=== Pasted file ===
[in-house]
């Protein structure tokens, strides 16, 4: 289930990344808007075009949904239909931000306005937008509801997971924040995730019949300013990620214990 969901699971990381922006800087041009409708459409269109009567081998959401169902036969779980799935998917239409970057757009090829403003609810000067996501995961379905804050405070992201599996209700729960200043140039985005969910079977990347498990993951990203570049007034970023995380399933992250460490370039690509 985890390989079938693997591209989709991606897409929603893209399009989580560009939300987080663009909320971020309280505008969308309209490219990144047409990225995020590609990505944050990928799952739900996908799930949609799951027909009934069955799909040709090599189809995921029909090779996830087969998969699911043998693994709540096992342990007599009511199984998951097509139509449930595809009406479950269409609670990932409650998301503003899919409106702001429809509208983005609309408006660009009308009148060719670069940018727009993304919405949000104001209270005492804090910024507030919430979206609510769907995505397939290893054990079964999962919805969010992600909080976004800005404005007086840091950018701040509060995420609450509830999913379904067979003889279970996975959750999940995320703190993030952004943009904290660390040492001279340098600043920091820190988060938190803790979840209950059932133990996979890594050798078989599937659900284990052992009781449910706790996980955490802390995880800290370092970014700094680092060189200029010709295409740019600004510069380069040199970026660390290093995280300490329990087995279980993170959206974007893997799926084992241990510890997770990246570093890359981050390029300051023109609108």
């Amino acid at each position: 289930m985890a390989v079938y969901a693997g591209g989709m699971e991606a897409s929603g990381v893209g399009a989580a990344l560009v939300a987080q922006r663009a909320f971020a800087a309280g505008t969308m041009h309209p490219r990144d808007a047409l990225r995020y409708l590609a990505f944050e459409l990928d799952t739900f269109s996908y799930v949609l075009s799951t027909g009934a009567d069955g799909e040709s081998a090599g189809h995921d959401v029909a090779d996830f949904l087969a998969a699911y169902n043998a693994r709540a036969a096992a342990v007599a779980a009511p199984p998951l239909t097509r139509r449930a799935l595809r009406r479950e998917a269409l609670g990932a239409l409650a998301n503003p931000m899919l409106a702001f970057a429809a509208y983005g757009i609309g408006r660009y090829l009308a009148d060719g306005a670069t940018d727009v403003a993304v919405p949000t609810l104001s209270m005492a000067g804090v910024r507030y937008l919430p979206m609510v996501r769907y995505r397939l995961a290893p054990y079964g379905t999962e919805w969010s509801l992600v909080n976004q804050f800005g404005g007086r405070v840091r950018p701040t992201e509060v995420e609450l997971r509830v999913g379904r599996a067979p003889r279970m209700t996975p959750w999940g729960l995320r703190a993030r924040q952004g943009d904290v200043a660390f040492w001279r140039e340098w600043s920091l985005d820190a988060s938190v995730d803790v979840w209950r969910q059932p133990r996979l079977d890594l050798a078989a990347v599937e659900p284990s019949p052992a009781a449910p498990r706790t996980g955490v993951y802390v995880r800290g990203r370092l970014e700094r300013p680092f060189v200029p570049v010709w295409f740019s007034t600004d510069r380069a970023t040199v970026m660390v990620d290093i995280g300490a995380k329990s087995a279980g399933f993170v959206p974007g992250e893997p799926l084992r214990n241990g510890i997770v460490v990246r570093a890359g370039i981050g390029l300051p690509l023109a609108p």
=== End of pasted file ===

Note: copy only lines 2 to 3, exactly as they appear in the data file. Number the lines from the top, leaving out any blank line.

């Protein structure tokens, strides 16, 4: 289930990344808007075009949904239909931000306005937008509801997971924040995730019949300013990620214990 969901699971990381922006800087041009409708459409269109009567081998959401169902036969779980799935998917239409970057757009090829403003609810000067996501995961379905804050405070992201599996209700729960200043140039985005969910079977990347498990993951990203570049007034970023995380399933992250460490370039690509 985890390989079938693997591209989709991606897409929603893209399009989580560009939300987080663009909320971020309280505008969308309209490219990144047409990225995020590609990505944050990928799952739900996908799930949609799951027909009934069955799909040709090599189809995921029909090779996830087969998969699911043998693994709540096992342990007599009511199984998951097509139509449930595809009406479950269409609670990932409650998301503003899919409106702001429809509208983005609309408006660009009308009148060719670069940018727009993304919405949000104001209270005492804090910024507030919430979206609510769907995505397939290893054990079964999962919805969010992600909080976004800005404005007086840091950018701040509060995420609450509830999913379904067979003889279970996975959750999940995320703190993030952004943009904290660390040492001279340098600043920091820190988060938190803790979840209950059932133990996979890594050798078989599937659900284990052992009781449910706790996980955490802390995880800290370092970014700094680092060189200029010709295409740019600004510069380069040199970026660390290093995280300490329990087995279980993170959206974007893997799926084992241990510890997770990246570093890359981050390029300051023109609108």
């Amino acid at each position: 289930m985890a390989v079938y969901a693997g591209g989709m699971e991606a897409s929603g990381v893209g399009a989580a990344l560009v939300a987080q922006r663009a909320f971020a800087a309280g505008t969308m041009h309209p490219r990144d808007a047409l990225r995020y409708l590609a990505f944050e459409l990928d799952t739900f269109s996908y799930v949609l075009s799951t027909g009934a009567d069955g799909e040709s081998a090599g189809h995921d959401v029909a090779d996830f949904l087969a998969a699911y169902n043998a693994r709540a036969a096992a342990v007599a779980a009511p199984p998951l239909t097509r139509r449930a799935l595809r009406r479950e998917a269409l609670g990932a239409l409650a998301n503003p931000m899919l409106a702001f970057a429809a509208y983005g757009i609309g408006r660009y090829l009308a009148d060719g306005a670069t940018d727009v403003a993304v919405p949000t609810l104001s209270m005492a000067g804090v910024r507030y937008l919430p979206m609510v996501r769907y995505r397939l995961a290893p054990y079964g379905t999962e919805w969010s509801l992600v909080n976004q804050f800005g404005g007086r405070v840091r950018p701040t992201e509060v995420e609450l997971r509830v999913g379904r599996a067979p003889r279970m209700t996975p959750w999940g729960l995320r703190a993030r924040q952004g943009d904290v200043a660390f040492w001279r140039e340098w600043s920091l985005d820190a988060s938190v995730d803790v979840w209950r969910q059932p133990r996979l079977d890594l050798a078989a990347v599937e659900p284990s019949p052992a009781a449910p498990r706790t996980g955490v993951y802390v995880r800290g990203r370092l970014e700094r300013p680092f060189v200029p570049v010709w295409f740019s007034t600004d510069r380069a970023t040199v970026m660390v990620d290093i995280g300490a995380k329990s087995a279980g399933f993170v959206p974007g992250e893997p799926l084992r214990n241990g510890i997770v460490v990246r570093a890359g370039i981050g390029l300051p690509l023109a609108p």